Private St. John's council meeting a chance to 'clear the air', says deputy mayor
'This meeting is about council and council's leadership as a whole,' says Ron Ellsworth
The mayor of St. John's says a closed-door meeting that's called for Sunday will not be about his leadership, but city councilors say it's an issue that will definitely be discussed.
"It's very clear that we have some issues internally ... and this is an opportunity to clear the air," said Deputy Mayor Ron Ellsworth of the Feb. 14 meeting.
We're elected to govern this capital city and we need to get back to governing this capital city.- Ron Ellsworth
"For me, this meeting is about council and council's leadership as a whole … and I'm hoping that at the end of the day that we'll come out of that with a picture and a path forward as a team."
The private meeting comes after weeks of protest from business leaders, taxpayers and arts supporters about a controversial budget that increased city taxes and cut services.
While Ellsworth expects there will be discussions surrounding mayor Dennis O'Keefe's performance, he said "it's not about keeping things secret", but having a good dialogue and understanding of the issues.
The great divide
Sources say city's handling of its controversial budget, the scuttled attempt to buy land for a new depot and fire hall, and the mayor's use of city resources to perform marriages are all issues that have divided council.
Ellsworth said the land issue is more about process and getting clarity on how the item ended up on the agenda, and on how discussions took place. He added that council unanimously agreed to step back from the issue to take a closer look.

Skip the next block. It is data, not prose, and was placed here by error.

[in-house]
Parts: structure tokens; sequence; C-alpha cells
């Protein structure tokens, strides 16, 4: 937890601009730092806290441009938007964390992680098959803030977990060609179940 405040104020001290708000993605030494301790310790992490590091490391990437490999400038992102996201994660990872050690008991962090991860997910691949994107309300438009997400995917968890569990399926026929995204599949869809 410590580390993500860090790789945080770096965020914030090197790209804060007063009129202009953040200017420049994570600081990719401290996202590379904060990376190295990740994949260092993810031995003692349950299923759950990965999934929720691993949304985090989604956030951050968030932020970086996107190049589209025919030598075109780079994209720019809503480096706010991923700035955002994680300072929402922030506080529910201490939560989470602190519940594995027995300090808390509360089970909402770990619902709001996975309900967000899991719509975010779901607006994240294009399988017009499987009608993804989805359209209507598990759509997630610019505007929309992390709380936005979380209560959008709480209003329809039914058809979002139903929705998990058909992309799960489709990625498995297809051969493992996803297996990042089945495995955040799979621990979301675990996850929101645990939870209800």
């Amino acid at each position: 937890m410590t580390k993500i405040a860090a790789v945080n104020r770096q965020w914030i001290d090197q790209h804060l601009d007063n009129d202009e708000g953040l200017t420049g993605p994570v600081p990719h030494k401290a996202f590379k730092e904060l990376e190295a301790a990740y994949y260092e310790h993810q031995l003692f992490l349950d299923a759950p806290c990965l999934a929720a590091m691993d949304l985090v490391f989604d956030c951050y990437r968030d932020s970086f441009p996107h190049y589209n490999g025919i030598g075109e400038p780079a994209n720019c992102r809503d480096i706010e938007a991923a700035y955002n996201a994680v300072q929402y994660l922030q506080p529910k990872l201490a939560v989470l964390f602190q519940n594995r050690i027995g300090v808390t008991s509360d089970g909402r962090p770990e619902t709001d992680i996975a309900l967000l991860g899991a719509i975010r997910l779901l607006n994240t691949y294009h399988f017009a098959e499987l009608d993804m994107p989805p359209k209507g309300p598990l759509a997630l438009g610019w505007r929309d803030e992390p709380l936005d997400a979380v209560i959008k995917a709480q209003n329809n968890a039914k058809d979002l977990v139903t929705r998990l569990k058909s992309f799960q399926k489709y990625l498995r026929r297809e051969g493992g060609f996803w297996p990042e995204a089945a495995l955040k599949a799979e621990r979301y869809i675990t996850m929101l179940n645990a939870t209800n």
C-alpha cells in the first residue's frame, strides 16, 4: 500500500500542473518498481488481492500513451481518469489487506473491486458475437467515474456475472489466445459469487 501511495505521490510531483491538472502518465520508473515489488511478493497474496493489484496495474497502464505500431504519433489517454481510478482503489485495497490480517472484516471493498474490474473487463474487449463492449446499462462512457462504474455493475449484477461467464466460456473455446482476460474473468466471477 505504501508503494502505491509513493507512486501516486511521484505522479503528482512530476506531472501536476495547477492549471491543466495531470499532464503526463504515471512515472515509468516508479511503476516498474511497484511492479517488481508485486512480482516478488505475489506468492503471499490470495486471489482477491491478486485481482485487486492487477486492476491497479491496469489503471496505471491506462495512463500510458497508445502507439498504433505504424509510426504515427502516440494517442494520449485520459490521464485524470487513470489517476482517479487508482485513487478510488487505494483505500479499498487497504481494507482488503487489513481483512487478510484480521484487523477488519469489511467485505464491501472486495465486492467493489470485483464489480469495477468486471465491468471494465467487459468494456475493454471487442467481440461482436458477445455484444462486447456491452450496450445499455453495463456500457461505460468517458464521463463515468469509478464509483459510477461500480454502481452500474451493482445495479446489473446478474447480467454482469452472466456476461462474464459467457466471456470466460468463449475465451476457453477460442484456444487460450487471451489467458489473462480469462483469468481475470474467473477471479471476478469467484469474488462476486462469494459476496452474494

We need to be held to the same standard as our employees and at this point we're not and we need to change that.- Ron Ellsworth
He did however, have a concern with comments the mayor made regarding weddings.
While he feels O'Keefe dealt with the issue firmly, he said the mayor only needed to identify that he will no longer accept payments for weddings at city hall and bringing other groups into the discussion was unnecessary.
"I took exception to the mayor's comments regarding our LGBTQ community, our gay community ... why he identified these communities and brought them into discussion, I have no idea, and I found it personally offensive."
Ellsworth knows that many people have lost confidence in city council and he hopes the weekend meeting will lead to some real changes to regain it.
"We need to be held to the same standard as our employees and at this point we're not, and we need to change that," he told CBC.
"I will use all my efforts to see if we can bring council together ... we're elected to govern this capital city and we need to get back to governing this capital city."
With files from Mark Quinn